by Jesse Davis
In 2005, a project called ‘Pollution In People’ was launched to study the accumulation of various levels of toxic substances in people’s bodies. They looked at six classes of compounds considered harmful: phthalates, PBDEs, heavy metals (lead, arsenic and mercury), pesticides, including banned PCBs and DDT, and perfluorinated chemicals (eg Teflon). What they found was considerable build-up of harmful chemicals and pollutants in their study population.
“Every person tested had at least 26 and as many as 39 of the toxic chemicals we looked for in his or her body. This pollution in people came from everyday activities and products,”1 was their ominous conclusion.
Furthermore, they found that much of this was from a host of things in our day-to-day lives. The accumulation of chemicals “came from food; everyday household dust; direct contact with products such as personal care items, consumer electronics, and stain-resistant furniture; and from contaminated soil, air, and water. Many of the chemicals do not break down or do so slowly, and therefore build up in human bodies and breast milk.”1
When referencing the breakdown of foreign chemicals, this is called xenobiotic metabolism, the removal of foreign chemicals from the body. Sometimes referred to by laypeople as detoxification, the organ most responsible in preparing chemicals for excretion from the body is the liver.
Many chemicals need to be chemically modified inside the body to be excreted. This is the case for nearly all drugs, as well as toxins. The primary goal is commonly to make the substance more water-soluble in order to excrete the substance out through the urine. To do this, the first step, referred to as phase I of detoxification (or xenometabolism), consists of enzymes within liver cells adding an additional (typically simple) chemical group onto the target. This could be most commonly oxygen, nitrogen or sulfur, making an end result that is more water-soluble.
However, this process creates what are known as metabolites, or a second set of chemicals. These metabolites often times also have harmful properties of their own, sometimes even more so. An example of this is alcohol breakdown in the liver. Ethanol is enzymatically changed into acetaldehyde, which is then quickly changed to acetate. Acetaldehyde however is a highly toxic substance that has been attributed to cause many of the harmful effects of alcohol use.2
The second phase of detoxification is commonly referred to as conjugation. This involves adding a charged molecule to the metabolite, and typically has less or little toxicity relative to its predecessor. A common addition at this stage is glutathione, a small protein critical as the body’s self-produced antioxidant. Another common pathway during phase II metabolic processes is glucuronidation, the addition of glucuronic acid. These processes can potentially be affected by things like age, smoking status, obesity, or the presence of other drugs.3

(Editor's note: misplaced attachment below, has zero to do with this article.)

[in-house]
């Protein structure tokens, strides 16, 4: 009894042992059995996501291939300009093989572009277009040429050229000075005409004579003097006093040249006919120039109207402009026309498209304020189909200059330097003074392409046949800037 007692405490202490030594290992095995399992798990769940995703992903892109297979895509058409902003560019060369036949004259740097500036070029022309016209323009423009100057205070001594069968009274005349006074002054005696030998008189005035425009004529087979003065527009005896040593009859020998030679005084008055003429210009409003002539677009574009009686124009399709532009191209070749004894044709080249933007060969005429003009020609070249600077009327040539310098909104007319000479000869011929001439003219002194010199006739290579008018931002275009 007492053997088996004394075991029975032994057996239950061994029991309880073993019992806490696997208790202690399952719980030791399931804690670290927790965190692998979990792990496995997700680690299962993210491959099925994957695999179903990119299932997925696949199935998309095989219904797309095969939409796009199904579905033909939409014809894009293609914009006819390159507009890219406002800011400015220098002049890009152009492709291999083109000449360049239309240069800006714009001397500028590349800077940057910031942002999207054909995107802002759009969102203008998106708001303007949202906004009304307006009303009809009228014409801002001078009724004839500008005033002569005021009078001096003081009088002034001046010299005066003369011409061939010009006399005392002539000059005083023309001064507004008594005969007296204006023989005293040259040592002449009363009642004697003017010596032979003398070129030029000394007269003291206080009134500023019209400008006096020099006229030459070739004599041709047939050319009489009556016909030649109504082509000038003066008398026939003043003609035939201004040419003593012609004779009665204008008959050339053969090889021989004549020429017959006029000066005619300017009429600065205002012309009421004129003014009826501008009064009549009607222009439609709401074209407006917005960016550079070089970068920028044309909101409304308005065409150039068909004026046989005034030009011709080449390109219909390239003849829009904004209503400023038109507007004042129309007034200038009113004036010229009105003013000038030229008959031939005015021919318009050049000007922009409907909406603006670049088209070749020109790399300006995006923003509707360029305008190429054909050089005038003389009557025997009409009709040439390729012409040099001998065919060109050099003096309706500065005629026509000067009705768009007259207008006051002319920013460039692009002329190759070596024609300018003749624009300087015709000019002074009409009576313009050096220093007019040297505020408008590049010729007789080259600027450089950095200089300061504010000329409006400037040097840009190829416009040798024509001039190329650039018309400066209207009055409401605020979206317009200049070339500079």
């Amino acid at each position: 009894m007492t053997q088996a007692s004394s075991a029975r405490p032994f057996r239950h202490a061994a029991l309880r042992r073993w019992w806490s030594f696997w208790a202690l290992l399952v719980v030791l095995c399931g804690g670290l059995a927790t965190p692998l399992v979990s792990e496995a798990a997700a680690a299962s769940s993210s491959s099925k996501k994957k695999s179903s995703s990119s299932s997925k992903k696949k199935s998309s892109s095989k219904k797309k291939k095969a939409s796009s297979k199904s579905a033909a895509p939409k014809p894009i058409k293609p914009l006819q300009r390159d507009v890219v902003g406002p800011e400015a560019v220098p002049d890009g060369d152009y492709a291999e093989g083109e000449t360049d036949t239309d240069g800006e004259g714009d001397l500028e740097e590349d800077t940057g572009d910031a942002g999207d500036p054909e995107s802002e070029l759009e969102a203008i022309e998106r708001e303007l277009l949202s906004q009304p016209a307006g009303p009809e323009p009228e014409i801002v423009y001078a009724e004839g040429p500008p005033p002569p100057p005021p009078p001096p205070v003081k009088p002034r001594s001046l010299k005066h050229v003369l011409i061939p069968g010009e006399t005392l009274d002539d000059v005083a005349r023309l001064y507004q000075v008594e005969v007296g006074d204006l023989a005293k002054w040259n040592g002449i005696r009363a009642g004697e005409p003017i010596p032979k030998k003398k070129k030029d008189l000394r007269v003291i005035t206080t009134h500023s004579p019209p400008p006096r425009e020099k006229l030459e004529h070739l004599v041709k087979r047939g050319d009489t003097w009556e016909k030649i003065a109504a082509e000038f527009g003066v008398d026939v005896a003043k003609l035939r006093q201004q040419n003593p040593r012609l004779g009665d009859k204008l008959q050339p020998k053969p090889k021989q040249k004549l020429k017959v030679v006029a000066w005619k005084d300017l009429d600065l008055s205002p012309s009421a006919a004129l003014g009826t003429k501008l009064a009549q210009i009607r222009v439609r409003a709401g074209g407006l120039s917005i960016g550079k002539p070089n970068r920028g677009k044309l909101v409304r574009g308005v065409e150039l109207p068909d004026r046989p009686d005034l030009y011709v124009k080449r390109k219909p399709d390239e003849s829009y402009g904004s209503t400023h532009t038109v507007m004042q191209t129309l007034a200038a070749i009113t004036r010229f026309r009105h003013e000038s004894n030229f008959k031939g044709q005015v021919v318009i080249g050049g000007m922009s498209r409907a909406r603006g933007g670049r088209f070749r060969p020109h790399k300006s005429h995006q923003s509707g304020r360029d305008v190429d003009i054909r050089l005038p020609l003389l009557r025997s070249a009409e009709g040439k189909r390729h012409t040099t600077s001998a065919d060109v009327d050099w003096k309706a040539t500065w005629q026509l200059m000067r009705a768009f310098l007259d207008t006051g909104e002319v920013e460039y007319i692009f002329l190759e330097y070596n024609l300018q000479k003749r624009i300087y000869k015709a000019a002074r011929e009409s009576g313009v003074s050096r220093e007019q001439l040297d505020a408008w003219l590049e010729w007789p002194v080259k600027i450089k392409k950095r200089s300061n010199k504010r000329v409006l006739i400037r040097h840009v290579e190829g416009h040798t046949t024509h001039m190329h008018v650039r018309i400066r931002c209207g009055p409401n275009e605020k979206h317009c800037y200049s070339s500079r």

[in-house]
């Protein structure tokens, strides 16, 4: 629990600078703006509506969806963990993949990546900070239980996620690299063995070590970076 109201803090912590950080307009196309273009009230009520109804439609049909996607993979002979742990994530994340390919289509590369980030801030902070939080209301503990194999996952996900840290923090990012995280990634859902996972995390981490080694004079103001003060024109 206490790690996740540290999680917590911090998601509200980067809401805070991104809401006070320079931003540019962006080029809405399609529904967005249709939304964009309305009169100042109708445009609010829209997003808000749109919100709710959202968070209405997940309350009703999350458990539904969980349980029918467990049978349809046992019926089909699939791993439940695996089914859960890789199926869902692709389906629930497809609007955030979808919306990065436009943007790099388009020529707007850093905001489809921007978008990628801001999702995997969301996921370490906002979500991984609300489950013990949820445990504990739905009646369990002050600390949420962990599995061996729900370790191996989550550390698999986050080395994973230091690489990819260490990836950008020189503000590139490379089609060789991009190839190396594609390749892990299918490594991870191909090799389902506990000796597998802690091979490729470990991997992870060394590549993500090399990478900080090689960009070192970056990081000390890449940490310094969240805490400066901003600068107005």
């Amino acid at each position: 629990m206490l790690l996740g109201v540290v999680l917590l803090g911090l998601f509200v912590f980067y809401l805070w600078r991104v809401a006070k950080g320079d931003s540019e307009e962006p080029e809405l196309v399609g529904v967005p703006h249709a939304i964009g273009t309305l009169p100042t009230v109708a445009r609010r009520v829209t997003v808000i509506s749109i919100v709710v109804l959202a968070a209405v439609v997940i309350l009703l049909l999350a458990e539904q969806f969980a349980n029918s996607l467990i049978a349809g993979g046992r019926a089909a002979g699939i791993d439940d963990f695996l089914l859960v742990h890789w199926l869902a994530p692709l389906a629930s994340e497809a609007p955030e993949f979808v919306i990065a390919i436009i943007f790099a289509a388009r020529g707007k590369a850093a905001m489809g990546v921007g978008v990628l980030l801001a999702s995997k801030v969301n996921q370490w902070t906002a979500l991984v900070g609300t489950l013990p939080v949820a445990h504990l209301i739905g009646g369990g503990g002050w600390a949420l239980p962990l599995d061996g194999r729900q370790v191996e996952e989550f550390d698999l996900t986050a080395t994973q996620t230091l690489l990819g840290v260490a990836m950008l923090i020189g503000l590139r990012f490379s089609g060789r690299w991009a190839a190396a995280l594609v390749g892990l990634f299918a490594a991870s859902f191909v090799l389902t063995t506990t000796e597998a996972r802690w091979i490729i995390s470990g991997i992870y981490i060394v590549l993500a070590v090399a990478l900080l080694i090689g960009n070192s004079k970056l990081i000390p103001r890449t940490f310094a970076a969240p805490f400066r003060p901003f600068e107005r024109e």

While both of these processes are complex and have a multitude of variations, they are critical as a set to eliminate toxic challenges. They may in fact be able to be used independently depending on the chemistry of the compound in question. According to the recent text Topics in Drug Metabolism “All organisms are constantly and unavoidably exposed to xenobiotics including both man–made and natural chemicals such as drugs, plant alkaloids, microorganism toxins, pollutants, pesticides, and other industrial chemicals.”4
Fortunately the body has an array of options in its enzymatic tool chest to begin working on cleaning house. For supplementation support see INNATE Response Formulas.
Dr. Jesse Davis has been a practicing doctor of chiropractic in the greater Boston area since 2006. He is a post-graduate instructor for the Gonstead Methodology Institute focused on specific chiropractic adjusting. He is a strong believer in the power of a healthy lifestyle including nutrition for achieving and maintaining health. Previously Dr. Davis was a molecular genetics researcher, published in BMC Genomics and Nucleic Acids Research, and has always enjoyed teaching and writing.

3. Journal of Clinical Psychopharmacology: October 2001 – Volume 21 – Issue 5 – pp 500-515
4. “Topics on Drug Metabolism“, edited by James Paxton

*These statements have not been evaluated by the Food and Drug Administration. This product is not intended to diagnose, treat, cure or prevent any disease.**This blog was written by an outside source. This blog does not necessarily reflect the views or positions of Natural Partners.